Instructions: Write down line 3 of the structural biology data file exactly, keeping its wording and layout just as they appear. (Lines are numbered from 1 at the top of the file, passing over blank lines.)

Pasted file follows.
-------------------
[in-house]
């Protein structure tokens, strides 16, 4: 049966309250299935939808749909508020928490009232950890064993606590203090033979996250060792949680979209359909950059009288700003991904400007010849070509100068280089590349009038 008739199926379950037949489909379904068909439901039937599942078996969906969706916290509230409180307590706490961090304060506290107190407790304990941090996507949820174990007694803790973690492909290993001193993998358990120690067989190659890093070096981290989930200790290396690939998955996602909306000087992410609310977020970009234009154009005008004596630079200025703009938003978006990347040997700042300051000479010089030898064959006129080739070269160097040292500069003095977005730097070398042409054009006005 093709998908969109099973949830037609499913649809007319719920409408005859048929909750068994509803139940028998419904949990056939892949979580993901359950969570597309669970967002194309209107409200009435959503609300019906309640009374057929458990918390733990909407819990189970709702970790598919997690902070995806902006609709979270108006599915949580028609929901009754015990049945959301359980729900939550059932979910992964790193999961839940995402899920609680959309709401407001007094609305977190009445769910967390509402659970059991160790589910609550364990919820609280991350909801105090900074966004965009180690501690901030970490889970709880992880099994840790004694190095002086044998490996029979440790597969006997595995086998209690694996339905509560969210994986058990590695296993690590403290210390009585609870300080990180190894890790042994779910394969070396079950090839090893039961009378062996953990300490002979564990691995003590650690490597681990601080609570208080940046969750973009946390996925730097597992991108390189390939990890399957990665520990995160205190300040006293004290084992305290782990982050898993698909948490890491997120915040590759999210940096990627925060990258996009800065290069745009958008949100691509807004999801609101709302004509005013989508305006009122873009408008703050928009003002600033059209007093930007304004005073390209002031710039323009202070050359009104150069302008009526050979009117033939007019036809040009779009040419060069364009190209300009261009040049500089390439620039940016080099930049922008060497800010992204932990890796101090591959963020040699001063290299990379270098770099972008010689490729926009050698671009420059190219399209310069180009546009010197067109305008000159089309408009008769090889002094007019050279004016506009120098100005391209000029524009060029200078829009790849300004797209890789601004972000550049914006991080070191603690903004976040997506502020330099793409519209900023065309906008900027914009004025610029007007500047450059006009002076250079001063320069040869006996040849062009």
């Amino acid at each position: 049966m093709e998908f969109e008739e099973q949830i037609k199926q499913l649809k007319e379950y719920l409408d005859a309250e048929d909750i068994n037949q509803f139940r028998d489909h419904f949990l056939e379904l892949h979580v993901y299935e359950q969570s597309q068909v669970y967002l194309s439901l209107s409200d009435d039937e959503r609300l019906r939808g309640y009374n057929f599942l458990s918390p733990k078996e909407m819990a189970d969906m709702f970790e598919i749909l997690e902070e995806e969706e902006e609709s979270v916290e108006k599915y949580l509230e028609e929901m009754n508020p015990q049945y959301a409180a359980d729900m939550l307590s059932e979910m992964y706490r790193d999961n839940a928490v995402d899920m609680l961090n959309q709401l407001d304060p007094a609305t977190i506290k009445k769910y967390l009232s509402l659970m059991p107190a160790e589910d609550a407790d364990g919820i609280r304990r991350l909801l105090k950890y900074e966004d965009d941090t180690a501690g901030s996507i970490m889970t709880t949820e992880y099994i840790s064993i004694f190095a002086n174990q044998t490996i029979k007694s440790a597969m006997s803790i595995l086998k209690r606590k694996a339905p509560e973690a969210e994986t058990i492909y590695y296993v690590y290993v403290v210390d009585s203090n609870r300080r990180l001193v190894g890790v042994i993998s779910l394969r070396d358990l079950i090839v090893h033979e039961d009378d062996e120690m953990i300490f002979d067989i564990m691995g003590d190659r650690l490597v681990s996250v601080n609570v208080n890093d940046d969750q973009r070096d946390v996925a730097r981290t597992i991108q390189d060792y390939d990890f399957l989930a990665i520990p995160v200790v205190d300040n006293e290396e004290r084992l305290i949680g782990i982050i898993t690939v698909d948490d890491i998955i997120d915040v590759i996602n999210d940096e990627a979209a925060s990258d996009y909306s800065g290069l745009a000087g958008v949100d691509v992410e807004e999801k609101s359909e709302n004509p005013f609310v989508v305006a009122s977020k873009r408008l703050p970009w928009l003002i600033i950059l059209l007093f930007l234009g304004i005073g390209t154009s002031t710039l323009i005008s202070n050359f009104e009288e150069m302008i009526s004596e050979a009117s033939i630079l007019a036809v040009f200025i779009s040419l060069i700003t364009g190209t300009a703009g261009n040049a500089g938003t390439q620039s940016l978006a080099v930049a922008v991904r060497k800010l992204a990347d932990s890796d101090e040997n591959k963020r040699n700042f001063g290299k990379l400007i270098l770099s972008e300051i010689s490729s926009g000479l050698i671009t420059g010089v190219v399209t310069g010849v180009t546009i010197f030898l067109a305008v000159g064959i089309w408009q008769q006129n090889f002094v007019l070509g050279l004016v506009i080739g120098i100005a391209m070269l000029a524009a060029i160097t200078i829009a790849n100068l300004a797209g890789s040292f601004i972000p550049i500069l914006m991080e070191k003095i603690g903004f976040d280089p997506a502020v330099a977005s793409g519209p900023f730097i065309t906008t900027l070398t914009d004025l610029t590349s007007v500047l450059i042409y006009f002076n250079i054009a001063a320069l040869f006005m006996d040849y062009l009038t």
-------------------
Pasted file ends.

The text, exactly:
């Amino acid at each position: 049966m093709e998908f969109e008739e099973q949830i037609k199926q499913l649809k007319e379950y719920l409408d005859a309250e048929d909750i068994n037949q509803f139940r028998d489909h419904f949990l056939e379904l892949h979580v993901y299935e359950q969570s597309q068909v669970y967002l194309s439901l209107s409200d009435d039937e959503r609300l019906r939808g309640y009374n057929f599942l458990s918390p733990k078996e909407m819990a189970d969906m709702f970790e598919i749909l997690e902070e995806e969706e902006e609709s979270v916290e108006k599915y949580l509230e028609e929901m009754n508020p015990q049945y959301a409180a359980d729900m939550l307590s059932e979910m992964y706490r790193d999961n839940a928490v995402d899920m609680l961090n959309q709401l407001d304060p007094a609305t977190i506290k009445k769910y967390l009232s509402l659970m059991p107190a160790e589910d609550a407790d364990g919820i609280r304990r991350l909801l105090k950890y900074e966004d965009d941090t180690a501690g901030s996507i970490m889970t709880t949820e992880y099994i840790s064993i004694f190095a002086n174990q044998t490996i029979k007694s440790a597969m006997s803790i595995l086998k209690r606590k694996a339905p509560e973690a969210e994986t058990i492909y590695y296993v690590y290993v403290v210390d009585s203090n609870r300080r990180l001193v190894g890790v042994i993998s779910l394969r070396d358990l079950i090839v090893h033979e039961d009378d062996e120690m953990i300490f002979d067989i564990m691995g003590d190659r650690l490597v681990s996250v601080n609570v208080n890093d940046d969750q973009r070096d946390v996925a730097r981290t597992i991108q390189d060792y390939d990890f399957l989930a990665i520990p995160v200790v205190d300040n006293e290396e004290r084992l305290i949680g782990i982050i898993t690939v698909d948490d890491i998955i997120d915040v590759i996602n999210d940096e990627a979209a925060s990258d996009y909306s800065g290069l745009a000087g958008v949100d691509v992410e807004e999801k609101s359909e709302n004509p005013f609310v989508v305006a009122s977020k873009r408008l703050p970009w928009l003002i600033i950059l059209l007093f930007l234009g304004i005073g390209t154009s002031t710039l323009i005008s202070n050359f009104e009288e150069m302008i009526s004596e050979a009117s033939i630079l007019a036809v040009f200025i779009s040419l060069i700003t364009g190209t300009a703009g261009n040049a500089g938003t390439q620039s940016l978006a080099v930049a922008v991904r060497k800010l992204a990347d932990s890796d101090e040997n591959k963020r040699n700042f001063g290299k990379l400007i270098l770099s972008e300051i010689s490729s926009g000479l050698i671009t420059g010089v190219v399209t310069g010849v180009t546009i010197f030898l067109a305008v000159g064959i089309w408009q008769q006129n090889f002094v007019l070509g050279l004016v506009i080739g120098i100005a391209m070269l000029a524009a060029i160097t200078i829009a790849n100068l300004a797209g890789s040292f601004i972000p550049i500069l914006m991080e070191k003095i603690g903004f976040d280089p997506a502020v330099a977005s793409g519209p900023f730097i065309t906008t900027l070398t914009d004025l610029t590349s007007v500047l450059i042409y006009f002076n250079i054009a001063a320069l040869f006005m006996d040849y062009l009038t």